Foxx points out that foreclosure homes still offer great value. With discounts of up to 50% off market value available on hundreds of thousands of foreclosed properties across the country, there's still time to take advantage of foreclosure sales while interest rates are low. Foxx points to the growing debate over whether foreclosure prevention measures have worked as proof that deals on foreclosures are still out there.
"We're seeing that the foreclosure prevention programs have really only been partially effective. In many cases, they're delaying foreclosure for long periods of time, but they're not really stopping foreclosures from happening."
Congress is currently debating the effectiveness of foreclosure prevention and mortgage adjustment programs designed to keep homeowners in their homes, with some representatives claiming the programs should be ended. However, whether these kinds of government foreclosure services continue or not, the potential for more foreclosures still exists, even if they seem to be tapering off in many areas.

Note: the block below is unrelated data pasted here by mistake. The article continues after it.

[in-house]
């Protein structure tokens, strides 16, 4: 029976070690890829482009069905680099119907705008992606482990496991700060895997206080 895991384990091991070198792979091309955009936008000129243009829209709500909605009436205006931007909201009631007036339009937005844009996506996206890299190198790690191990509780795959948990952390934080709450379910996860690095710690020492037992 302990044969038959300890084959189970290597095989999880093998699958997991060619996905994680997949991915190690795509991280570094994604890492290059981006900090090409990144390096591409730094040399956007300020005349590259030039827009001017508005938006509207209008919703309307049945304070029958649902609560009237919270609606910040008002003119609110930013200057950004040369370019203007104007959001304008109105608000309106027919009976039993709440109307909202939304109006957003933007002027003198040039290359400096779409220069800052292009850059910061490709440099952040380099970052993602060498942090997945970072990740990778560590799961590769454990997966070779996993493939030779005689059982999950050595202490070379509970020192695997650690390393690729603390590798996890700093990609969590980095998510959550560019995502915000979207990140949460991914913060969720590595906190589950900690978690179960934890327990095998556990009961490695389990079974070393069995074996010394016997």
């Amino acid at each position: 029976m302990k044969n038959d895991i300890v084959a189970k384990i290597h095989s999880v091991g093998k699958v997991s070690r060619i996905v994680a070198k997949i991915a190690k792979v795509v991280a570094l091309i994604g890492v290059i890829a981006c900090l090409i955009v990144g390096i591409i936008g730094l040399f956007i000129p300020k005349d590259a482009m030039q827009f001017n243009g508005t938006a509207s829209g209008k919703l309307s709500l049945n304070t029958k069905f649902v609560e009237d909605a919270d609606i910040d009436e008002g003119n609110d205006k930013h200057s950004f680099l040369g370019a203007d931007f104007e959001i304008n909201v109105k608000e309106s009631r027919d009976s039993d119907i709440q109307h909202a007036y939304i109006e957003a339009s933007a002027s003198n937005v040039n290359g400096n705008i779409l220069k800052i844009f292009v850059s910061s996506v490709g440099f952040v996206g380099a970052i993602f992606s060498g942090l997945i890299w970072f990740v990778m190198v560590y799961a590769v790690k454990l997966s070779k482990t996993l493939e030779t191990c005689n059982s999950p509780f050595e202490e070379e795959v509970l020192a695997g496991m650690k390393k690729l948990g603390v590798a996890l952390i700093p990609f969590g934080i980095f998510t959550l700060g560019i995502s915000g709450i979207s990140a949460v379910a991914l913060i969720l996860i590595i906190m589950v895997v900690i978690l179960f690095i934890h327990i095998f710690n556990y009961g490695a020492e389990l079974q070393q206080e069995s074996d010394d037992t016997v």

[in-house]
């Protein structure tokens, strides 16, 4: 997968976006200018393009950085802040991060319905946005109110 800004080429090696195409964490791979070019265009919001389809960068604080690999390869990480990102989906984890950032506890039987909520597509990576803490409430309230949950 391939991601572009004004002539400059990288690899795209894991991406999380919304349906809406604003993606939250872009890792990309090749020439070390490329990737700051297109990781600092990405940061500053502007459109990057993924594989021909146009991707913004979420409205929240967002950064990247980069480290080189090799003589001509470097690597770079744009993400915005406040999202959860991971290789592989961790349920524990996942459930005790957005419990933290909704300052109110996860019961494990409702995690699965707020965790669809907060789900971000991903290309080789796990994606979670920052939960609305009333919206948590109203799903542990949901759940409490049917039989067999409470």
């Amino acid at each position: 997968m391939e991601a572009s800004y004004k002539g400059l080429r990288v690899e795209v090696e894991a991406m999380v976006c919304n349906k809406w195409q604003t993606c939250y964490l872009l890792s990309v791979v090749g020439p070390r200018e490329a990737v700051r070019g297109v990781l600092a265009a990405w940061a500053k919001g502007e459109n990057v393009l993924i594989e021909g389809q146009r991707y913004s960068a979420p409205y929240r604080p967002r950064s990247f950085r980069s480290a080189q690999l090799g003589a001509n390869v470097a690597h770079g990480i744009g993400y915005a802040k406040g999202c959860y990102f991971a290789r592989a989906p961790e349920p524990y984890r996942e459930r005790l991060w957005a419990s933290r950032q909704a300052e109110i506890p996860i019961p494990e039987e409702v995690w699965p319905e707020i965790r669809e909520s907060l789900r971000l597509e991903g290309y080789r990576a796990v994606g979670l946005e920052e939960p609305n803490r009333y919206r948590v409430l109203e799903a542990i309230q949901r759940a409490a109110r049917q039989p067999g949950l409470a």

"The key is to get out there and see what's available now," says Foxx. "If mortgages become more expensive, we believe even more people will turn to the discounts available on foreclosures to help offset those higher costs. While we're glad to see interest in foreclosure investment on the rise, in terms of getting the best deal, more competition for foreclosure properties isn't really the best thing for foreclosure investors looking for the lowest price."